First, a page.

By separating the document manipulation logic from the processing logic, a developer can switch between various document manipulation mechanisms (e.g. broker mapping, XSLT or a JAVA transformation) without affecting the processing logic. There is a clear division of developer skills when using external tools to build XML schemas and maps using authoring and metadata management tools such as Contivo, Altova, Stylus Studio or Unicorn and orchestration development tools. A data architect is best suited to build complex XML schemas and with the right tools generate transformations that can be leveraged across multiple technology platforms – brokers, application servers and web servers. In this fashion there is a division of labor that builds the CIM collaboratively: analysts help define the meaning of data (semantics), data architects builds schemas and maps, and SOA developers use the schemas and maps.
Separating document manipulation logic from process orchestration also simplifies change management and therefore domain integration. If we iteratively build the CIM by adding integration domains we must have a strategy for domain integration. For SOA, this strategy includes versioning the schema, transformations and interfaces (either by proxy or gateway). The proxy approach supports multiple versions of interfaces and schemas. A gateway translates domain semantics between two or more domains. Proxies and gateways are implemented as services with the Enterprise Service Bus (ESB). Versioning techniques in detail are a complex topics left for another day.
This approach implies that it is acceptable to have multiple canonical representations of a business object – e.g. customer. This happens if there are multiple versions of the canonical or variations of the canonical within integration domains. It turns out there are many practice reasons why this many be necessary including:
Avoid analysis paralysis of business objects
To support very different views of the same business objects (e.g. a customer may look different in different geographies or between very different systems like ERP and CRM – these are examples of integration domain boundaries)
Creating a single schema for a business object may be too large for practical use
Finally, the CIM will grow to be a large repository with the need for change management, data storage and security. A repository for artifacts and governance process for change management is required. The governance process should include versioning as well as clean up such as removal of deprecated schemas and elements.
In summary the following tips should be considered when building the CIM:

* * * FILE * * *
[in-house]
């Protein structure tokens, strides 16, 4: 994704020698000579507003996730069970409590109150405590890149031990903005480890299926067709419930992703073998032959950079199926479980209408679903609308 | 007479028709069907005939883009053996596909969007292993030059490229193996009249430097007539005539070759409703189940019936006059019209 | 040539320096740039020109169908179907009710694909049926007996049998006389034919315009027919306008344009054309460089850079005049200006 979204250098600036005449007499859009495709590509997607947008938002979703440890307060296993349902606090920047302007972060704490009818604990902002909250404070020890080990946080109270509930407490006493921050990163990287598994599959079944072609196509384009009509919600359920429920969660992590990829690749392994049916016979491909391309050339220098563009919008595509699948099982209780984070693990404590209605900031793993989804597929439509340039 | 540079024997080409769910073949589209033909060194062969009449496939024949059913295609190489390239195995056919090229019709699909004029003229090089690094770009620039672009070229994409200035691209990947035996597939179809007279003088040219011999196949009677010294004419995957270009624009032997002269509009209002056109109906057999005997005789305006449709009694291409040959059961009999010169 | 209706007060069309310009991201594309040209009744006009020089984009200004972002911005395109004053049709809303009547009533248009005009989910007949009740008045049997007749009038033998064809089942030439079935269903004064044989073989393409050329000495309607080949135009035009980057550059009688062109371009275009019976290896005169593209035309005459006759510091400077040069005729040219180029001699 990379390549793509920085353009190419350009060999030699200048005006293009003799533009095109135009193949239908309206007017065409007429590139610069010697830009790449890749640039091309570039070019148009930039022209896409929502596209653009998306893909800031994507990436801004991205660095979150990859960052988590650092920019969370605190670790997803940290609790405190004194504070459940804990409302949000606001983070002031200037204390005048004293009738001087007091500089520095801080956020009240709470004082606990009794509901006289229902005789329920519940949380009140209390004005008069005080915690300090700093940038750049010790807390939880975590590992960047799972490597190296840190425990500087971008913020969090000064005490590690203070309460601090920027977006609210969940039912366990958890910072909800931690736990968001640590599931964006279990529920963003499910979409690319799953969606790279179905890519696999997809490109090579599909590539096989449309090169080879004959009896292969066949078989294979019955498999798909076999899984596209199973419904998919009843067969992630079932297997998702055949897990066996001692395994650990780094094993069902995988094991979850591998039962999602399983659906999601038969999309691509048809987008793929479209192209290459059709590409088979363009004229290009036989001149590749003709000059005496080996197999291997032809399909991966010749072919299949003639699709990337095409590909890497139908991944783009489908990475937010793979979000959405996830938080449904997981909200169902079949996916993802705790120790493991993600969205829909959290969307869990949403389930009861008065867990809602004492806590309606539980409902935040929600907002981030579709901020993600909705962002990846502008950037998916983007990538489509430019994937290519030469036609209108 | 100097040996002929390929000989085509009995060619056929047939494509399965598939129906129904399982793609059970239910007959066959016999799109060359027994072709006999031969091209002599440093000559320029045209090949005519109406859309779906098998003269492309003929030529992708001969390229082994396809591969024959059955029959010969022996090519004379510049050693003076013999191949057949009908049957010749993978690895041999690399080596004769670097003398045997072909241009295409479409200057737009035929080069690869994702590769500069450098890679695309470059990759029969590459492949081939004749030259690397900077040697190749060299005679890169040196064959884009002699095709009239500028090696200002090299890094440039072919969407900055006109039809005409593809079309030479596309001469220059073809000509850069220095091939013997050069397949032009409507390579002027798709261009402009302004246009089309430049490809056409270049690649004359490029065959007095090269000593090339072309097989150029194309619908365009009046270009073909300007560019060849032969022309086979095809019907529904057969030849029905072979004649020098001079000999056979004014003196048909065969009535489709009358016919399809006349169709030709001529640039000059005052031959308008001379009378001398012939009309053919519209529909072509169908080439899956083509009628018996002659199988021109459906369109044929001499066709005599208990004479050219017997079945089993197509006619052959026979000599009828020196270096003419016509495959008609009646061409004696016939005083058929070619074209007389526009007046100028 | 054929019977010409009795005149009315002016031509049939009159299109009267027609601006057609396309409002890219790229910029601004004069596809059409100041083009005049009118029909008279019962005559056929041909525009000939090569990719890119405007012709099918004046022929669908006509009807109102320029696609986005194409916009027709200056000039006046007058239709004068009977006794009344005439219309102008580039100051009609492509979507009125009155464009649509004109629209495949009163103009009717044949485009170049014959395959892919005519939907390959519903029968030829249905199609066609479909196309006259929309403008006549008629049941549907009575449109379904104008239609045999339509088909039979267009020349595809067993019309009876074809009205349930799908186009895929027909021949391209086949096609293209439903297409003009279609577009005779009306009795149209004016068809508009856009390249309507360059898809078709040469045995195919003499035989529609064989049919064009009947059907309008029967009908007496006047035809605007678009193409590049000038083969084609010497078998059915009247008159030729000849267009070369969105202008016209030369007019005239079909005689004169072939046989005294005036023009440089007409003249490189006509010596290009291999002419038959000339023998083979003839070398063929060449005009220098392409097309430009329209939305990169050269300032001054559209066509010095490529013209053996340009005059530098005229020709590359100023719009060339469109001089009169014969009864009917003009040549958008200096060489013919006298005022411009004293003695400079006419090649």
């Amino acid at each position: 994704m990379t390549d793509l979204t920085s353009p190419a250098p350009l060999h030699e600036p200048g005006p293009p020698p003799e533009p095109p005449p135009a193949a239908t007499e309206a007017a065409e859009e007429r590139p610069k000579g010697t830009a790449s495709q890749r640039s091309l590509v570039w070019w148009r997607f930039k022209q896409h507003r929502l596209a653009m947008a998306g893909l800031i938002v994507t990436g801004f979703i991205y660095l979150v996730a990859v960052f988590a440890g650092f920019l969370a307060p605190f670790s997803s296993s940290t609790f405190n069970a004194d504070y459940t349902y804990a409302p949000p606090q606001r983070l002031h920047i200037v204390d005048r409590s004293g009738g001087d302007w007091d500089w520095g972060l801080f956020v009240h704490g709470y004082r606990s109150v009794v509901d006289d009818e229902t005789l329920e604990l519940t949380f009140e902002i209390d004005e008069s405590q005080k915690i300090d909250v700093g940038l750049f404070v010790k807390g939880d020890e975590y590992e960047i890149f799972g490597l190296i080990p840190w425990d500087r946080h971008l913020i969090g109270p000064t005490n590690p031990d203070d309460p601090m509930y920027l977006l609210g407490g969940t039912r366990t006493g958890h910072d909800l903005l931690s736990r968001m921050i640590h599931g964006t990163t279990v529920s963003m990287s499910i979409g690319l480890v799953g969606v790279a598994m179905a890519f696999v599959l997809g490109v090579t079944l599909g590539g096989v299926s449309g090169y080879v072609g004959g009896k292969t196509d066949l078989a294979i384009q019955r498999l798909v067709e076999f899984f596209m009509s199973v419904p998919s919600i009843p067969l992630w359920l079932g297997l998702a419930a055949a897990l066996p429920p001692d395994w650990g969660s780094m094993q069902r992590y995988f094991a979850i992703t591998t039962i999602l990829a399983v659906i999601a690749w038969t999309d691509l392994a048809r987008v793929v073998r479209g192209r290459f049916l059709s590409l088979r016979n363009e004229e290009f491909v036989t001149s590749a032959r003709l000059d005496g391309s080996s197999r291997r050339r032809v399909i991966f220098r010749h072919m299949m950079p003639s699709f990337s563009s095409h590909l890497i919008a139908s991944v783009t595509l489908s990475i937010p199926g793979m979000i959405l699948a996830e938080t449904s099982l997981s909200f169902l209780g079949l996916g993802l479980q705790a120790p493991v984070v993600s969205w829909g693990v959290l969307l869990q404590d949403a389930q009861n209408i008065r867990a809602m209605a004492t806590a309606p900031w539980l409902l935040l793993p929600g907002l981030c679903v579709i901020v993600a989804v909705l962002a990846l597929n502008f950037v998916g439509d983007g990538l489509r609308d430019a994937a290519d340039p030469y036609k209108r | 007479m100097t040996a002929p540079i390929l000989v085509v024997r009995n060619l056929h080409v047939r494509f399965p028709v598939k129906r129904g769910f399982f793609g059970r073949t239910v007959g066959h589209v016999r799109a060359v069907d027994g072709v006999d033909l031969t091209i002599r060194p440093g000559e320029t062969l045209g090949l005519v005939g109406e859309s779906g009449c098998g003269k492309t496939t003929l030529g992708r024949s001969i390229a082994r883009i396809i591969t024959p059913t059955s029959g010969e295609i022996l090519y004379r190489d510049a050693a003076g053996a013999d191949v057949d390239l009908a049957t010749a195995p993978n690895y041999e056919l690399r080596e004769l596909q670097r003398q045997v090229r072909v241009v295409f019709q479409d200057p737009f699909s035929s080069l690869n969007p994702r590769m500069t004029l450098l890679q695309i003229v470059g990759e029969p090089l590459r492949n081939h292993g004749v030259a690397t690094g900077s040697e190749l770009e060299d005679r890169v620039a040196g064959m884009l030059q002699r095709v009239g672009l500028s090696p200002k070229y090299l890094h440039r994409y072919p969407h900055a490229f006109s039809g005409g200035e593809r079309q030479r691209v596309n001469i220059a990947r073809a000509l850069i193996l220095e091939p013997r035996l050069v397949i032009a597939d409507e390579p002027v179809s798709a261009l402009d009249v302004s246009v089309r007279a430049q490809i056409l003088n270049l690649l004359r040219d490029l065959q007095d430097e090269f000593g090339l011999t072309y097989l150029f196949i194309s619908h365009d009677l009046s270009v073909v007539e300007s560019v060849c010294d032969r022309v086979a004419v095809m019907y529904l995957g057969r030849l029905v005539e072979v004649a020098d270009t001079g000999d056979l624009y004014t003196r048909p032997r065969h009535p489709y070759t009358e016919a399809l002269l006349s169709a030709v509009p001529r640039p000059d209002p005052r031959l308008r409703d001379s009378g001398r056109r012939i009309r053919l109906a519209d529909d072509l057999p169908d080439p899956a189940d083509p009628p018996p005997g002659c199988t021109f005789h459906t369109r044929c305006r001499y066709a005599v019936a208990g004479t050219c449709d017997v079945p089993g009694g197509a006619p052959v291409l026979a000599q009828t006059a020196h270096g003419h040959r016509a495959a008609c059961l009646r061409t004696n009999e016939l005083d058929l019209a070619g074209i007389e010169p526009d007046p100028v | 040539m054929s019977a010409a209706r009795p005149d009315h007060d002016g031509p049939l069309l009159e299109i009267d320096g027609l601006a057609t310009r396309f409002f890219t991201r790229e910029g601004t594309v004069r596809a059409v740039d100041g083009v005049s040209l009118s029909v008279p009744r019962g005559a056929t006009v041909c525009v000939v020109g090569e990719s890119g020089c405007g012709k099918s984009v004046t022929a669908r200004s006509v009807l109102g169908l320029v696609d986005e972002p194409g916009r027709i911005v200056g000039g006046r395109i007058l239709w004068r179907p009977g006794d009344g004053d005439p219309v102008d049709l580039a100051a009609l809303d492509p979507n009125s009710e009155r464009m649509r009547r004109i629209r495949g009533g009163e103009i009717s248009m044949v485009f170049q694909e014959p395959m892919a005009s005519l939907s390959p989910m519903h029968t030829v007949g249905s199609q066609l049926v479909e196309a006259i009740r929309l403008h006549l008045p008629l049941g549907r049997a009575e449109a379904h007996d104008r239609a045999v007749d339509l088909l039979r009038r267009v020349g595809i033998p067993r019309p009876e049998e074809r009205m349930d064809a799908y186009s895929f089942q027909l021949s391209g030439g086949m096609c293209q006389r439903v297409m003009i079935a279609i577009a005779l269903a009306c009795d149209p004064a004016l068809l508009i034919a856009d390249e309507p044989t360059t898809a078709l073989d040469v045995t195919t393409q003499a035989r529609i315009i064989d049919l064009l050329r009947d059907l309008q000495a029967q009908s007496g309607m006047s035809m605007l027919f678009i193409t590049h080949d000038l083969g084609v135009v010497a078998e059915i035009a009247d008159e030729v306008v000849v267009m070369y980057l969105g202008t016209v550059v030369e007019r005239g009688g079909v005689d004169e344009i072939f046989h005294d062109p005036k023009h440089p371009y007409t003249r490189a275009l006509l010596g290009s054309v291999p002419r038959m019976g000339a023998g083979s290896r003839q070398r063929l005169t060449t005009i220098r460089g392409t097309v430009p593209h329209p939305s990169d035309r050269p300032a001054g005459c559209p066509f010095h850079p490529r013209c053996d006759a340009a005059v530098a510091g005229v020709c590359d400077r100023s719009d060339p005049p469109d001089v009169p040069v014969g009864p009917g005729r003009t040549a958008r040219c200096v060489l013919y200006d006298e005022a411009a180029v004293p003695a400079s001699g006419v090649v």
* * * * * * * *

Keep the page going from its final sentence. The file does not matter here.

Avoid analysis paralysis of business objects by decomposing the problem into domains with a domain integration strategy
Do not create one huge schema for a complex business object, rather consider the business object in the context of domains
Promote a collaborative CIM development process with tooling specific to schema authoring and metadata management
Separate document manipulation logic from business process logic
Design for change and create mechanisms for versioning schemas, transformations and interfaces
Store the CIM in a repository with a governance process for change and management
About the Author
During his more than 20 years of experience in Information Technology, Eric Roch has worked in roles such as executive level management, technical architect, and software development in top tier technology organizations including TIBCO Software (Director of Professional Services) and Deloitte Consulting. Recently, Eric served as CTO of a pure-play SOA consultancy and is currently Chief Technologist and National Practice Director for Business Integration at Perficient Inc. (NASDAQ: PRFT). In his role with Perficient, Eric develops strategic plans for business integration and SOA for Fortune 500 companies. He is also responsible for the commercialization of Perficient’s methodology and software for SOA services delivery.
As an IT industry speaker and author, Eric has been invited to speak at numerous industry events and written for leading industry publications. Eric earned his Bachelor of Science in Computer Systems from City University of Bellevue, Washington, and Master of Science in Management of Technology from the University of Maryland.
Perficient is a leading information technology consulting firm serving clients throughout the United States. We are experts in designing, building and delivering business-driven technology solutions. We help our clients gain competitive advantage by using Internet-based technologies to make their businesses more responsive to market opportunities and threats, strengthen relationships with customers, suppliers and partners, improve productivity and reduce information technology costs.